after-party, in collaboration with Nghia Phung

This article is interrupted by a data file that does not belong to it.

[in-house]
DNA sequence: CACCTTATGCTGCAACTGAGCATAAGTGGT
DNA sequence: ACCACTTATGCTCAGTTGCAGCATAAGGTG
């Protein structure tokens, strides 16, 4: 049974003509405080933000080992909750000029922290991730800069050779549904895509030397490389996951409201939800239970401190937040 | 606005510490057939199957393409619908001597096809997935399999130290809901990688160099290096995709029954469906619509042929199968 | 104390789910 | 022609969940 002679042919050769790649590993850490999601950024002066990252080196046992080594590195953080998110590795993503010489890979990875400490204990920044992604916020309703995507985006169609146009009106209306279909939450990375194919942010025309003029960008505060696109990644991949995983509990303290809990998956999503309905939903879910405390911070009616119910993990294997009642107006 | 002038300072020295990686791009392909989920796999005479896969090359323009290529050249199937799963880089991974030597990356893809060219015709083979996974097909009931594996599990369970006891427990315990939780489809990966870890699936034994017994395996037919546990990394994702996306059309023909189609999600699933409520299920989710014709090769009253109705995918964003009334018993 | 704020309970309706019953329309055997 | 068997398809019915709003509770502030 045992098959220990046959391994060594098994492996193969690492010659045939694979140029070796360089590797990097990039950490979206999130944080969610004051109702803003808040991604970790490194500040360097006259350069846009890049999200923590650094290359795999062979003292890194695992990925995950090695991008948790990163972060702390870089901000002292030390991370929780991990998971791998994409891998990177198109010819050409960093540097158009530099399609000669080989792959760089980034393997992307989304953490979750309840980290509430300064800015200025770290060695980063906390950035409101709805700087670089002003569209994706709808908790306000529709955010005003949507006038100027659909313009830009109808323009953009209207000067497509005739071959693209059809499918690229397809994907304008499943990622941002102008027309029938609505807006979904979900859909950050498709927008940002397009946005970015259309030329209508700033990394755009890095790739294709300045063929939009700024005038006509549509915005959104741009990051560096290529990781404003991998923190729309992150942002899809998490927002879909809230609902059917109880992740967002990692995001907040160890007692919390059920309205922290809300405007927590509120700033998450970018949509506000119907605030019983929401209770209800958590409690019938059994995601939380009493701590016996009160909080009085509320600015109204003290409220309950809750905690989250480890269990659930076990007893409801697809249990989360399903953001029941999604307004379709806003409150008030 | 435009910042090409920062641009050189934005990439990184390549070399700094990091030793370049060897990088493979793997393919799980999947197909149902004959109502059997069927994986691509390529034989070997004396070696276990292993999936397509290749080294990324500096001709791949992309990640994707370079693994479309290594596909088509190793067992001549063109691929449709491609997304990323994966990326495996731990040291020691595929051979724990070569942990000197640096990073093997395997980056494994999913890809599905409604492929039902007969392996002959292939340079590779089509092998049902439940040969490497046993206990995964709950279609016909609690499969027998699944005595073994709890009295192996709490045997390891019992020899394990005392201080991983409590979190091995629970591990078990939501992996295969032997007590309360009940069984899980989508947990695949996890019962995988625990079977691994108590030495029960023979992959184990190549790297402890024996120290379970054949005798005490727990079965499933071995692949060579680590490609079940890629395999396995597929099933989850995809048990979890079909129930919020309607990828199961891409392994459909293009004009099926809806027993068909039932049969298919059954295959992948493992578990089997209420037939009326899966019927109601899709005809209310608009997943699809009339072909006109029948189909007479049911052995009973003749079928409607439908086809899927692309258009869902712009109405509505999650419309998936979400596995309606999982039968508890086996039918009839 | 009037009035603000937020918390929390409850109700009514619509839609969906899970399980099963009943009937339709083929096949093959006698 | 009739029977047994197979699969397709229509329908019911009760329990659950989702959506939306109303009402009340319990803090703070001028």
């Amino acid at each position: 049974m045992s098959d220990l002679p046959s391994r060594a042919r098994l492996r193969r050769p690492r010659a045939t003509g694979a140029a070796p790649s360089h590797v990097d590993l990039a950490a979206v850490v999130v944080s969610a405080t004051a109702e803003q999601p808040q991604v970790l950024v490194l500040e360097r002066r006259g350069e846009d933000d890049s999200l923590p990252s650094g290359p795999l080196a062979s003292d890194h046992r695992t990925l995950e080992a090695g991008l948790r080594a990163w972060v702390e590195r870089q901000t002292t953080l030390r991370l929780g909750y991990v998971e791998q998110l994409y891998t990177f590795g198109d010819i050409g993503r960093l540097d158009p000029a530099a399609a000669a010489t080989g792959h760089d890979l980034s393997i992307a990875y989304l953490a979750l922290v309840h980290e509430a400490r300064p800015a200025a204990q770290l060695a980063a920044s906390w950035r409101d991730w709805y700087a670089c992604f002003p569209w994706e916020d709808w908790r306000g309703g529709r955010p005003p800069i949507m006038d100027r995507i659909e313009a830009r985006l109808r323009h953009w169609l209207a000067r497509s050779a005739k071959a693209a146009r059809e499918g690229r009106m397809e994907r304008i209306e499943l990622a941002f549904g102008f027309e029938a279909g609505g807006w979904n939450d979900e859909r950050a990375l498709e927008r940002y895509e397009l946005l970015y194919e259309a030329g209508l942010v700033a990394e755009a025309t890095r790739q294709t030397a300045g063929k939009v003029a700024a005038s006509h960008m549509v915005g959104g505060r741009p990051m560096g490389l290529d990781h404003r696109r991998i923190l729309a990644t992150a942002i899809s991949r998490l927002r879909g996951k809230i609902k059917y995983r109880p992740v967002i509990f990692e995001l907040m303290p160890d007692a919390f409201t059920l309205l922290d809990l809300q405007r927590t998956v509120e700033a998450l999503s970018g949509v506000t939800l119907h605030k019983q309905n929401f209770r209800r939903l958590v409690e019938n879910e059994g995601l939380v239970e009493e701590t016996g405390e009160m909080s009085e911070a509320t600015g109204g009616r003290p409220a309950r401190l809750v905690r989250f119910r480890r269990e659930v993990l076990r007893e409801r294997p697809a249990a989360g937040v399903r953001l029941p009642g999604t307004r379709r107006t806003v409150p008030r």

This collaborative work references ‘stray objects’ that the artists have regularly observed in working class neighbourhoods. In such settings, these seemingly random domestic objects—such as a massage chair, a stationary bicycle, and even a parasol—appear to be abandoned, yet have actually been transformed into makeshift storage, shelter, or resting spaces outside of the home. Their presence in common areas defiantly disrupts the boundaries between public and private, but also possesses a secondary contradiction: their resourceful ‘owners’ must accept that the objects and their functions will always be the subject of surveillance, and may even be cleared away outright without warning. As a result, what might otherwise be a welcome space of respite for a resident or worker is also a precarious space of hostility. To explore the complex social dynamics of this phenomenon, the artists have constructed a dense landscape of secondhand objects and furniture, uncannily accented with readymades that heighten the theatricality of the original arrangements.